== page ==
Packing For Paddling
What To Bring For A Day On The Water
Kayak, SUP, raft, or float tube—regardless of your vessel, a day on the water is hard to beat. We’ll leave the boat and paddle to you, but we’ve compiled a list of essentials that are easy to forget but make all the difference in your day.
Water Gets Everywhere
Dry bags are essential, from a small one for your phone to a bigger one for your puffy jacket and lunch. Don’t forget water-friendly shoes, whether you plan to get your feet wet or you’re trying to keep your socks dry. If it’s a staying dry kind of adventure, a dry top or jacket will prevent splashes from soaking your spirits. Whether you leave it on shore or pack it in your dry bag, a packable towel is also invaluable.
The Basics, Upgraded
You know you’ll need a life jacket anytime you’re on the water, and if your vessel is inflatable, a pump is an obvious must, but these essentials are not all created equal. A higher quality, better-fitting PFD will reduce chafing and keep you more comfortable while you paddle. And improving your pump situation will get you on the water faster and with less of a pre-paddle workout. You could even get a powered pump that plugs into your car’s 12v port and eliminate pumping altogether.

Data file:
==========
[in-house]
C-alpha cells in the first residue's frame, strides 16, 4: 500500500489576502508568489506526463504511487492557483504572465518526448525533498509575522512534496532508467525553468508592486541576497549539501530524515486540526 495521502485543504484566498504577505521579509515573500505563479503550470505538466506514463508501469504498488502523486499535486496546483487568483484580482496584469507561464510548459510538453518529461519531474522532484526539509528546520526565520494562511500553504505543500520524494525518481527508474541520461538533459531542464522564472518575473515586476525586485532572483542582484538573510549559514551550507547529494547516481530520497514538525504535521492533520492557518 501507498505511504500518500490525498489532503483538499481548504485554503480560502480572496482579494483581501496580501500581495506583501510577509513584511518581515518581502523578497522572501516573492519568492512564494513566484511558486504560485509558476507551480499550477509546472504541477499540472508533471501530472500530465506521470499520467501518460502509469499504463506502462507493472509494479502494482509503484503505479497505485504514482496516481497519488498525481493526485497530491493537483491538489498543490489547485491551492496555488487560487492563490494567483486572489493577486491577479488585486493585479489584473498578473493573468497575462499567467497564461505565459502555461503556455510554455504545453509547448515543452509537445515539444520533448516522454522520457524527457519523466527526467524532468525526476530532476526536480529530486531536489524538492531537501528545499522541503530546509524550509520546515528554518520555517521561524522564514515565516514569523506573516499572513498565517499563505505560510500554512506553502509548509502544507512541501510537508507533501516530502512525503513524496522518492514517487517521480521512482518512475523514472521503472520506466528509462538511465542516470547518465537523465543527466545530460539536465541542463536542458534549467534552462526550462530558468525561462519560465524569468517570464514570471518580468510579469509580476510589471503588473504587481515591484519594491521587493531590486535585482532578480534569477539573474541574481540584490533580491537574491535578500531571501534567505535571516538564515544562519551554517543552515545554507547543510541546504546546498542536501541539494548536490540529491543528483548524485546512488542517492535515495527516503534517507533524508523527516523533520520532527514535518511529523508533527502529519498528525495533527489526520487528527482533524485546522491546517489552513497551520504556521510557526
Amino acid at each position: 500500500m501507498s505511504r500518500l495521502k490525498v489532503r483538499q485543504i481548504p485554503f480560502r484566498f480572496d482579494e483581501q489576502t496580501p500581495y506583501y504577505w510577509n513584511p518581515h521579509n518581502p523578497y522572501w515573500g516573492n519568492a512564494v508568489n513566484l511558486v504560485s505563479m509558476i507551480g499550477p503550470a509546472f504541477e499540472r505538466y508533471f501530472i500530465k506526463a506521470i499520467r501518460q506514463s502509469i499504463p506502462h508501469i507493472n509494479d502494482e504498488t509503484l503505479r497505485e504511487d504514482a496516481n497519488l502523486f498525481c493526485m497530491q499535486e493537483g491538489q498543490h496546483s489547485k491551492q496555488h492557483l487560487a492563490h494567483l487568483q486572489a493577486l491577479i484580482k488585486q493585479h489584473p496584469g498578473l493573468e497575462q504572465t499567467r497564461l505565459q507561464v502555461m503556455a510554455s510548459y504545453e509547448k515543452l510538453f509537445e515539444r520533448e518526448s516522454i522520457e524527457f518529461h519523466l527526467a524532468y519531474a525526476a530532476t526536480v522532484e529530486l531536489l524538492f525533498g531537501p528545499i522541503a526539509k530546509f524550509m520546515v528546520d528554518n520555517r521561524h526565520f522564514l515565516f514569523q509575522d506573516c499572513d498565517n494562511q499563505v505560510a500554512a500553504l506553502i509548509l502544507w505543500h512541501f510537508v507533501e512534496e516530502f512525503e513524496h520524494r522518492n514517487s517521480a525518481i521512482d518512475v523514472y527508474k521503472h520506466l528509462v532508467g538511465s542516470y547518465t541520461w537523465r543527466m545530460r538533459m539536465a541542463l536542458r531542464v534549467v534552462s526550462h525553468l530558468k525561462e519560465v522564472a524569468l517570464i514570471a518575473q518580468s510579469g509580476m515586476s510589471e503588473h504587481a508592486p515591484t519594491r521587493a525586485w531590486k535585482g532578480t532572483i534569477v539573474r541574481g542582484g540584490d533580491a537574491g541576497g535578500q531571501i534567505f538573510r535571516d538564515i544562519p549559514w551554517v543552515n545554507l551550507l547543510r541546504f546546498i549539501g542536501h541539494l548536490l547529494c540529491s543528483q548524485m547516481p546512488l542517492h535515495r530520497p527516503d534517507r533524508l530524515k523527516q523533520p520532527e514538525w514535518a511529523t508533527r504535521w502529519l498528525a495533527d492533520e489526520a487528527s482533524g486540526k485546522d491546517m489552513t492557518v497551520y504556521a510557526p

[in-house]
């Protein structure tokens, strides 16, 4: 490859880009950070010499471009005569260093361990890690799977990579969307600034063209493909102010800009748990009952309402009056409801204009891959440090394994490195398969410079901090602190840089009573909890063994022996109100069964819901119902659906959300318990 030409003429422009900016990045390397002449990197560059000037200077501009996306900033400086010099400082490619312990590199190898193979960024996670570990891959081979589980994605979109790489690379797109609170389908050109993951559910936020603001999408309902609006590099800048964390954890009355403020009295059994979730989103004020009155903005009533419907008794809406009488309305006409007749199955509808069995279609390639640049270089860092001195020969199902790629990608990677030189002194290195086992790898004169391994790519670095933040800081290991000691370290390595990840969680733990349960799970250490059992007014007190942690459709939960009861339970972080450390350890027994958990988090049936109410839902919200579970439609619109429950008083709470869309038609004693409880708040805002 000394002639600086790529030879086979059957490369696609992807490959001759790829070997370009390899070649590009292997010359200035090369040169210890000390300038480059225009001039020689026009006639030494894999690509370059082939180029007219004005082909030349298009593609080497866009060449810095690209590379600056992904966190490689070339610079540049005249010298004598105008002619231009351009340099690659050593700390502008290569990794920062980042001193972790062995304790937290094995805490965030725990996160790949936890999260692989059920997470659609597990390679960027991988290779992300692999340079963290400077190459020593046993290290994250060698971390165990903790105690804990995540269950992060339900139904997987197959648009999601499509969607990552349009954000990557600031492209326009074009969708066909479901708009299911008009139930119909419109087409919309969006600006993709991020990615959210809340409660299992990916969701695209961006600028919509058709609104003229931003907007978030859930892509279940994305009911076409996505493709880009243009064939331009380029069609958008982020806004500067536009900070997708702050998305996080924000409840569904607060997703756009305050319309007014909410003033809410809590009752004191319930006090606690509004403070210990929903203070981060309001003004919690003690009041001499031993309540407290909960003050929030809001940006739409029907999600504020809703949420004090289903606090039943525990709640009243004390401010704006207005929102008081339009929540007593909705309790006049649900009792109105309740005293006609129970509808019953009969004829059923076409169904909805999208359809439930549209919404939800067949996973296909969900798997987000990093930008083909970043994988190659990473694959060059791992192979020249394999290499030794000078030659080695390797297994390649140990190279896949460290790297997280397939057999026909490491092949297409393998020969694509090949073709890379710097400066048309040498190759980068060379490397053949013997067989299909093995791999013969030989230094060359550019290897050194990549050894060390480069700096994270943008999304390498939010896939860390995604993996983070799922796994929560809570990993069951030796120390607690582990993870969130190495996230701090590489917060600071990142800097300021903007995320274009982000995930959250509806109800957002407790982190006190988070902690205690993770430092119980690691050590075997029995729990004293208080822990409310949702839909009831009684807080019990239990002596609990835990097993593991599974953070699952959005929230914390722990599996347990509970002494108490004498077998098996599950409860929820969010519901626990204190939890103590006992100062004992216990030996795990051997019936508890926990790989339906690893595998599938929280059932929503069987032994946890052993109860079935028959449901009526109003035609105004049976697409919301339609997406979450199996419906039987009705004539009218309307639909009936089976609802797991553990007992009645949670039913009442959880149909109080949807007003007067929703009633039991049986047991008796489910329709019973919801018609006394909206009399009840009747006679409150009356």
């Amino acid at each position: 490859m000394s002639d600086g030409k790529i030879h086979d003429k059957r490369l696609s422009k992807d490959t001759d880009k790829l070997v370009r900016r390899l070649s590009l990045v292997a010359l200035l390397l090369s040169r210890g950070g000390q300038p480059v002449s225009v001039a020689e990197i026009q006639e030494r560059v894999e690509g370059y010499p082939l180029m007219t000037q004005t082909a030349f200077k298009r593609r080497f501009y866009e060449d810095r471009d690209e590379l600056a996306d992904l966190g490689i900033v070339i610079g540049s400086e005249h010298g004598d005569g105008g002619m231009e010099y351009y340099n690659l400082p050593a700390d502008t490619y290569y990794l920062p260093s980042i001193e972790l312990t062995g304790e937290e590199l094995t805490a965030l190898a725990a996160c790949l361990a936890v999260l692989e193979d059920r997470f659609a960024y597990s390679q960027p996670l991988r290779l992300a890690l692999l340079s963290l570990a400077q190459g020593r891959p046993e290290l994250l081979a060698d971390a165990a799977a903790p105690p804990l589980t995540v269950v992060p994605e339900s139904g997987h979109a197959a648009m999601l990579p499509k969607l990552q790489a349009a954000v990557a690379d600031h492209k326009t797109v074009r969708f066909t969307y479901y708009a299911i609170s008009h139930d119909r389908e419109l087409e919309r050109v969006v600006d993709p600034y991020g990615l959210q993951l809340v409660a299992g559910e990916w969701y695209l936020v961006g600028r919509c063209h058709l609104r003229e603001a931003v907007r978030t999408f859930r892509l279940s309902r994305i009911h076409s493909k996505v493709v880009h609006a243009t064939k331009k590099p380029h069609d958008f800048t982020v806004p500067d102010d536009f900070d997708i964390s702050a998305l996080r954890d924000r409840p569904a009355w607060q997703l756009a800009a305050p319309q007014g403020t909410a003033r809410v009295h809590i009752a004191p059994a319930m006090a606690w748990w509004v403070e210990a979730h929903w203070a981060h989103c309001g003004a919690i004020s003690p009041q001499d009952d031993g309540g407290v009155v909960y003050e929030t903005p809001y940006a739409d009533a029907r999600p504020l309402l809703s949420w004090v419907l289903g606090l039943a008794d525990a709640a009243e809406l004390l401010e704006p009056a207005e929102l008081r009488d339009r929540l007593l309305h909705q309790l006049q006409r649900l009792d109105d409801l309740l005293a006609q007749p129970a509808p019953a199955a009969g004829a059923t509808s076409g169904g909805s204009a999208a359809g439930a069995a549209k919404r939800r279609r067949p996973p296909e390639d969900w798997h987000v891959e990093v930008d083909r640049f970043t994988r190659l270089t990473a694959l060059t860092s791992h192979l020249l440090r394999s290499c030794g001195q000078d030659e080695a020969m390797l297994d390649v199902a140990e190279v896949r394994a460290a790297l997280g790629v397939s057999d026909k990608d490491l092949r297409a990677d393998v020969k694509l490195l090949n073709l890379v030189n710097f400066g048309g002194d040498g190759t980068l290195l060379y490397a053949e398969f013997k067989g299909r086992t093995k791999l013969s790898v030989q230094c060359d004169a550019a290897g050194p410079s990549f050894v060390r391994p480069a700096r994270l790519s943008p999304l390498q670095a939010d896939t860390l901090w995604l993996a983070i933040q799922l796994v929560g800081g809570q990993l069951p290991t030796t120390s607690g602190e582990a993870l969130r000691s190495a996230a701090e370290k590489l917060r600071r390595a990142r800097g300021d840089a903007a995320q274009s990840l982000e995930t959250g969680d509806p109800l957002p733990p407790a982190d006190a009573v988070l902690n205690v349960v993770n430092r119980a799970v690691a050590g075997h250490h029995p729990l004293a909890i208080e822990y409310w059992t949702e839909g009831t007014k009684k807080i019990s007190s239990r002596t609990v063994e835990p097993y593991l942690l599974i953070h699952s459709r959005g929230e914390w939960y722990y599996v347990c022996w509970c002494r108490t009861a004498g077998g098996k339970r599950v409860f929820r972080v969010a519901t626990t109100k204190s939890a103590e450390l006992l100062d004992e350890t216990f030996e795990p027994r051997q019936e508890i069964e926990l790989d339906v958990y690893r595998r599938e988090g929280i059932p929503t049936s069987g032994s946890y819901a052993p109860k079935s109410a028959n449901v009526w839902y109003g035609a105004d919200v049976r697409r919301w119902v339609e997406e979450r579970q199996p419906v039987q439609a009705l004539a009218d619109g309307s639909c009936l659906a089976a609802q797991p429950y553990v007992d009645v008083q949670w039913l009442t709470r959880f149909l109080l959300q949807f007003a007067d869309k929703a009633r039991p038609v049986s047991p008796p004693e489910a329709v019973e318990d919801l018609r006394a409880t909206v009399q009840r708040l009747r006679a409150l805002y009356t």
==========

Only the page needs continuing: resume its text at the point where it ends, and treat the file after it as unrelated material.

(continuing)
Gearhead Tip: Cam straps tend to be thought of as raft gear, but they have innumerable uses for any adventure, from connecting boats for a floating party to cinching down gear in the bed of your truck.
Every Adventure Equipment
Some equipment you bring for on-land adventures becomes extra important when you’re paddling. Navigation can be challenging when you’re on water that yields little in terms of waypoints—always bring a compass, and consider a GPS. Your first aid kit, multitool, and other safety essentials should always join you on the boat, too. Depending on the adventure, a helmet, knife, and throw bag are imperative. Hydration and nutrition are also important, so pack your water bladder and more snacks than you think you’ll need.
When you’re on the water, the sun is coming at you from two directions. Protect yourself with apparel and accessories that have UPF ratings to make sure you’re covered (and don’t forget the sunscreen). A sun hat and shirt can go a long way, and a neck gaiter isn’t a bad idea. Don’t forget your eyes—sunglasses with broad-spectrum UVA/UVB coverage will protect your vision; make sure they’re polarized to block the reflection of the sun coming off the water. Bonus points for floating Chums to keep them close.